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It will be difficult – but not impossible – to detect the chemical breakdown products of any nerve agents that may have been used in the Damascus attack, but access to the victims could be critical in proving the illicit use of chemical weapons.

...and how a cuppa can put the lid on cancer

Drinking Chinese tea isn't just trendy - it might stop you getting cancer. But the good news does not extend to the traditional British cuppa, because its brewing process destroys the chemical that makes green tea so beneficial, writes Charles Arthur.

Vitamin study shows millions need daily help

Unrecognised vitamin deficiency may be affecting millions of people because their genetic make-up affects their capacity to absorb nutrients from food, scientists say.

Letter: Why the dinosaurs were prone to gout

Sir: There is an excellent reason why Tyrannosaurus rex, and other reptiles and birds, might show signs of gout (report, 22 May).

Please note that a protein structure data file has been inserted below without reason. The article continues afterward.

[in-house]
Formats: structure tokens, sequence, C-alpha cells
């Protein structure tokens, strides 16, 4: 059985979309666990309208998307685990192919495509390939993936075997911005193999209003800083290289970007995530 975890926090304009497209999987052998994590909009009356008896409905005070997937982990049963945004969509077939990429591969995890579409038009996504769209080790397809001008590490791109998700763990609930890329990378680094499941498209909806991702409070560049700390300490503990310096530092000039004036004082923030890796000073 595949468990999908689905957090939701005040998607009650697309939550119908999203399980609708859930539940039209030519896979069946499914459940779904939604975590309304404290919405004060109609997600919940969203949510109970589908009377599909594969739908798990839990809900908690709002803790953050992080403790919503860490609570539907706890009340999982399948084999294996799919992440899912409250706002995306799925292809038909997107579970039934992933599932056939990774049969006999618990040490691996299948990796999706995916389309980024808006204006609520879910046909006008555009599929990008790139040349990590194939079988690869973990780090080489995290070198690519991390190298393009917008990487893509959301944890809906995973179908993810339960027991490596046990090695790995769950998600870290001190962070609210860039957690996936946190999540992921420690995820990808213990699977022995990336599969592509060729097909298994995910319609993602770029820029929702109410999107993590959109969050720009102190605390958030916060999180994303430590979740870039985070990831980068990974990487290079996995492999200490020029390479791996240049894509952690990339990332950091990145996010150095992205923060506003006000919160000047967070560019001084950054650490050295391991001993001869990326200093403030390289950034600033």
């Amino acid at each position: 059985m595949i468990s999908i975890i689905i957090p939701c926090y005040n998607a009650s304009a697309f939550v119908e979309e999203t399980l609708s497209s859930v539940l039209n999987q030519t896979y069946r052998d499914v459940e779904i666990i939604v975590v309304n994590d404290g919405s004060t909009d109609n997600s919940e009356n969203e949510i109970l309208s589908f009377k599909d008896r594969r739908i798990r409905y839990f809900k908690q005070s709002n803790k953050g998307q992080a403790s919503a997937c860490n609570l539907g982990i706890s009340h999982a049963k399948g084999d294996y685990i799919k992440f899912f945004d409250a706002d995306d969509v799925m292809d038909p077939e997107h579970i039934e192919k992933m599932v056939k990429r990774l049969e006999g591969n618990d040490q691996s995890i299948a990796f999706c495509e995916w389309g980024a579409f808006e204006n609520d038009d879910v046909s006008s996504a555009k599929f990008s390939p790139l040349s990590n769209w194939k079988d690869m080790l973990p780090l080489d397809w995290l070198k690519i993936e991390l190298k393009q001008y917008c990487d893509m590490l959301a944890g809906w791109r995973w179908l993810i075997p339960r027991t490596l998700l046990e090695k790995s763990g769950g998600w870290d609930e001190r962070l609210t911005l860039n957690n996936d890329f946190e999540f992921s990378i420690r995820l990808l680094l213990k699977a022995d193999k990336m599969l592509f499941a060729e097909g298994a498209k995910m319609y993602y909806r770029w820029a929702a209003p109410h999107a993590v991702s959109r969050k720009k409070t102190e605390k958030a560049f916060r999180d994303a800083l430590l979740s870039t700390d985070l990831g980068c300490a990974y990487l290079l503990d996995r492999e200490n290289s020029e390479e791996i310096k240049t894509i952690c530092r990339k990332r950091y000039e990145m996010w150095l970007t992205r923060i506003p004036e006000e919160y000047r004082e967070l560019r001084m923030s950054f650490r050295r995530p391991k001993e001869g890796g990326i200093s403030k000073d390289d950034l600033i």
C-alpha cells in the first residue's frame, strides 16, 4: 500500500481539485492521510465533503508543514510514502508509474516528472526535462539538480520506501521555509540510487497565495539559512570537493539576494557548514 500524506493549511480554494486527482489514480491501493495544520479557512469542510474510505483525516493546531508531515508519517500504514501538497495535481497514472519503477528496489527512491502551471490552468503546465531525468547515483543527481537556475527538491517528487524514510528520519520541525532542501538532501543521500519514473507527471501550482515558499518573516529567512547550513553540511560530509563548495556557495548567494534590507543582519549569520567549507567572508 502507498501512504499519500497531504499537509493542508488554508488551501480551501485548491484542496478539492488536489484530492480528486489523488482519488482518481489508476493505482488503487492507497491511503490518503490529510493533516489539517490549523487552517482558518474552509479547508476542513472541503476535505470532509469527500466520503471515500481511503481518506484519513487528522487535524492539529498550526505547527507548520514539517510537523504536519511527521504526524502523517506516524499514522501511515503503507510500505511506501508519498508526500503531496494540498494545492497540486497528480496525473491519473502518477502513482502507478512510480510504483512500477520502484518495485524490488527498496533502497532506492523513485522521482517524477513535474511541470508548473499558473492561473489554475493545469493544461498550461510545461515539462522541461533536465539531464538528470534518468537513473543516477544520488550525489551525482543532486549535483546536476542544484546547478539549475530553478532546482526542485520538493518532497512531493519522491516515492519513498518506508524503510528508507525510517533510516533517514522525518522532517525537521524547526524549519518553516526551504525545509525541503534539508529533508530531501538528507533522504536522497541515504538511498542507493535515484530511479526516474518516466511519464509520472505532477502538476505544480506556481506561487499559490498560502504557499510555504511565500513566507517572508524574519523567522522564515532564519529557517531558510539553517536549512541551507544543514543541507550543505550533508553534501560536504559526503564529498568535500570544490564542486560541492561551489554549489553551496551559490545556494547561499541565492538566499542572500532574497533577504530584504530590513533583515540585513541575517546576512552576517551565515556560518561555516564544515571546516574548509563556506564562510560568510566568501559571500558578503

... and other natural remedies

Plants and herbs being examined for their anti-cancer properties.

Obituary: Norman Pirie

Norman Pirie was a biochemist distinguished for his pioneering work on plant viruses, a crusading advocate for the dietary use of leaf protein and, more broadly, a man of science who wrote with force and lucidity on many scientific questions of his time.

Appliance to science, but women still miss out on first degree

While Oxford asks why female graduates get fewer top marks, a trio of a cademics say it is to do with the way men show off

Blood service chiefs could face charges

Irish blood transfusion authorities could face criminal charges following the report of a tribunal of inquiry which found that they continued providing blood plasma to patients long after they were told it was contaminated with the hepatitis C virus.

Letter: In the mind